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Doctor inspecting male patient's knee

If you've torn any of the ligaments in your knee, you'll need an experienced orthopaedic surgeon to restore normal knee stability and daily function.

Penn Medicine combines the expertise of our multidisciplinary orthopaedic team with the latest non-surgical and surgical treatment approaches to effectively treat all types of ligament injuries, including anterior cruciate ligament (ACL) sprains or tears.

We've helped some of the world's most elite athletes get back on the field at the highest levels of competition — and we can help you, too.

We are always incorporating the latest evidence-based thinking and technology into your treatment plan, so you can feel confident that you are receiving the best available care.

Arthroscopic ACL Reconstruction Surgery

Anterior cruciate ligament (ACL) reconstruction surgery is a procedure that is performed to replace a torn ACL with a new ligament. There are a number of considerations for those who are interested in ACL surgery, including the type of surgical technique, the timing of surgery and the type of graft to use. You will review these details with your orthopaedic surgeon prior to surgery.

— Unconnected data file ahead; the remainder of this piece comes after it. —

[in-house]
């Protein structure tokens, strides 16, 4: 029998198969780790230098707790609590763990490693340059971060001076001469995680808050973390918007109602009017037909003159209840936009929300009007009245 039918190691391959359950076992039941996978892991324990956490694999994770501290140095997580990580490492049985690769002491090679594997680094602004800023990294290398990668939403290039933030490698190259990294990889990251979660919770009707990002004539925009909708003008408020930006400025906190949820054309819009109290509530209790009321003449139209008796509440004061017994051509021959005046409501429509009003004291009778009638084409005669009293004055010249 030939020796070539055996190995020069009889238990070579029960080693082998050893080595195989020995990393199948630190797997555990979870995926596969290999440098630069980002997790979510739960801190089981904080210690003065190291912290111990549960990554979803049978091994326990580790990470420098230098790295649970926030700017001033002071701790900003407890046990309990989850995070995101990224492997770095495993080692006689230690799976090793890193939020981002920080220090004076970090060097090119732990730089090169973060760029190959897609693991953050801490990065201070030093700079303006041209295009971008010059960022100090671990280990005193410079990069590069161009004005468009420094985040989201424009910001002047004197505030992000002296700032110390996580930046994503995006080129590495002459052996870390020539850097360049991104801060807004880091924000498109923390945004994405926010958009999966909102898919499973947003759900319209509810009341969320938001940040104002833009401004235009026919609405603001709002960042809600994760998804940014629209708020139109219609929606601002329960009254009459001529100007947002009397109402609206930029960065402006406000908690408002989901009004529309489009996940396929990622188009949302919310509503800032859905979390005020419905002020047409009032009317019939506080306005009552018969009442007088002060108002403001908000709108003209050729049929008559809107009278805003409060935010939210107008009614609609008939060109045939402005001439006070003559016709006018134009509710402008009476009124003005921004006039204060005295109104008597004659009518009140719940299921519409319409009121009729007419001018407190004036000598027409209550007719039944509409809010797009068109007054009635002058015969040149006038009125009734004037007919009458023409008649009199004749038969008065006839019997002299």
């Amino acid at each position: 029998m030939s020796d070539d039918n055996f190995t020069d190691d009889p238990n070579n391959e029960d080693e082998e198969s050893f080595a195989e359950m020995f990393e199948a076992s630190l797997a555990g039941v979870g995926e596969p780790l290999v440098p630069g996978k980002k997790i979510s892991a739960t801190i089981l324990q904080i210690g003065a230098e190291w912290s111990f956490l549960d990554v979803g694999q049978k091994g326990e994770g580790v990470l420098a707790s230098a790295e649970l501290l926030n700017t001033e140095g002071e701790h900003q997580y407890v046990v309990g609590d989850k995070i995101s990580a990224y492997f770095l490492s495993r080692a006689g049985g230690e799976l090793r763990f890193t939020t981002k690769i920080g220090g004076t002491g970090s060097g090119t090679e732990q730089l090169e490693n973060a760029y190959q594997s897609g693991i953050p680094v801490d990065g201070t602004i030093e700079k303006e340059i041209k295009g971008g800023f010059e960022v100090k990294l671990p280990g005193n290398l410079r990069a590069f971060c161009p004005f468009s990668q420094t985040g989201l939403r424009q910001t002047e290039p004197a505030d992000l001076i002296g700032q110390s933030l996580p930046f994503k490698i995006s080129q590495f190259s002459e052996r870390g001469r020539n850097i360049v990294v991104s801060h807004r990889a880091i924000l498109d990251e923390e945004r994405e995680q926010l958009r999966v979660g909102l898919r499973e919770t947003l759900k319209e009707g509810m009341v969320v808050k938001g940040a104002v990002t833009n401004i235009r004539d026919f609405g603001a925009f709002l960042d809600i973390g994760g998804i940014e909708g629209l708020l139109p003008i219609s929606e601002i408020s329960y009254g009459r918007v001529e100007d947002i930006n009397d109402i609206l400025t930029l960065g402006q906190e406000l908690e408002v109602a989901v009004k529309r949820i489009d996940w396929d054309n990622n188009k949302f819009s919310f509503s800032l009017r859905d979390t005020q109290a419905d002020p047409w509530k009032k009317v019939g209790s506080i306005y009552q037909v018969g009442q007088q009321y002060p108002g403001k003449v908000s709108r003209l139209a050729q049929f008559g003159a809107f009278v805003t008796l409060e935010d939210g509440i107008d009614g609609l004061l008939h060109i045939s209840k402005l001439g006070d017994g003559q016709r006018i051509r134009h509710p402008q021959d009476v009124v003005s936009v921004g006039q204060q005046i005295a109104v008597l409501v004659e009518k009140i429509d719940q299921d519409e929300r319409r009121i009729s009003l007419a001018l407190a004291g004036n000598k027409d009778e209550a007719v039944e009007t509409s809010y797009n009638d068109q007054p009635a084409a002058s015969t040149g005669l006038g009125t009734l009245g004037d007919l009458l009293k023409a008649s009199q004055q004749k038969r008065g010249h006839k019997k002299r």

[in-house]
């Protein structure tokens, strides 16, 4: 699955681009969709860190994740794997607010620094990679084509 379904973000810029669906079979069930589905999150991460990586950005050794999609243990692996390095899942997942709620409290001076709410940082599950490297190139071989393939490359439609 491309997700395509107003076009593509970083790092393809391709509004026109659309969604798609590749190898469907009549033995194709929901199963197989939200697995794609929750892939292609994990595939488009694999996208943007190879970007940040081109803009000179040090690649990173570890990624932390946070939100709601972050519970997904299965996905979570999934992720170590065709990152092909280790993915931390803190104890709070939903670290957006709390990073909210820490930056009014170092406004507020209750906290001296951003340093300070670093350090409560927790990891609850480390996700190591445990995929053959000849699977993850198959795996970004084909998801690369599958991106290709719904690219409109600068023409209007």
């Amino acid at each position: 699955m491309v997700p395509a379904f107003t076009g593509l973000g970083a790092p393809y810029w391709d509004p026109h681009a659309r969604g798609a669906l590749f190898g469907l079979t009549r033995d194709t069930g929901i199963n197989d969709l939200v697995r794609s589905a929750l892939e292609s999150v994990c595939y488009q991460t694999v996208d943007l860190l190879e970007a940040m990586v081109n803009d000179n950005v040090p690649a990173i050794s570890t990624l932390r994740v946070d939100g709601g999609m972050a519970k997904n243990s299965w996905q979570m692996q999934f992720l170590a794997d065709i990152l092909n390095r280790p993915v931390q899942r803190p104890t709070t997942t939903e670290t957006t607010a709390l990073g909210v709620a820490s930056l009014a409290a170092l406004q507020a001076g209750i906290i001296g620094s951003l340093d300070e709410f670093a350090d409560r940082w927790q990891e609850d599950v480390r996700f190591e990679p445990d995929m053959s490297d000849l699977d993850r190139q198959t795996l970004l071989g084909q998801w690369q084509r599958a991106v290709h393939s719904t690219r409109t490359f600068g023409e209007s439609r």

At Penn, we perform the procedure arthroscopically, utilizing small incisions and a microscopic camera to repair soft tissue or remove damaged cartilage. It is minimally invasive and performed in an outpatient setting, so patients go home the same day. The recovery from arthroscopy is shorter than more invasive surgery.

Complex and Multi-Ligament Reconstruction Surgery

When multiple knee ligament injuries occur (e.g., lateral collateral ligament (LCL), medial collateral ligament (MCL) or posterior cruciate ligament (PCL), a knee dislocation or fracture can also be present. We have expertise in treating these related injuries to optimize your recovery. Sometimes this involves performing more than one ligament surgery, otherwise known as a multiligamentous knee reconstruction.

Certain ligaments have a much better healing potential than others. Depending on the circumstance, complex multiligamentous knee injuries may be able to be reduced to one or two ligaments needing reconstruction, if you can be evaluated and diagnosed quickly. Appropriate bracing is used and proper physical therapy is started early after injury.

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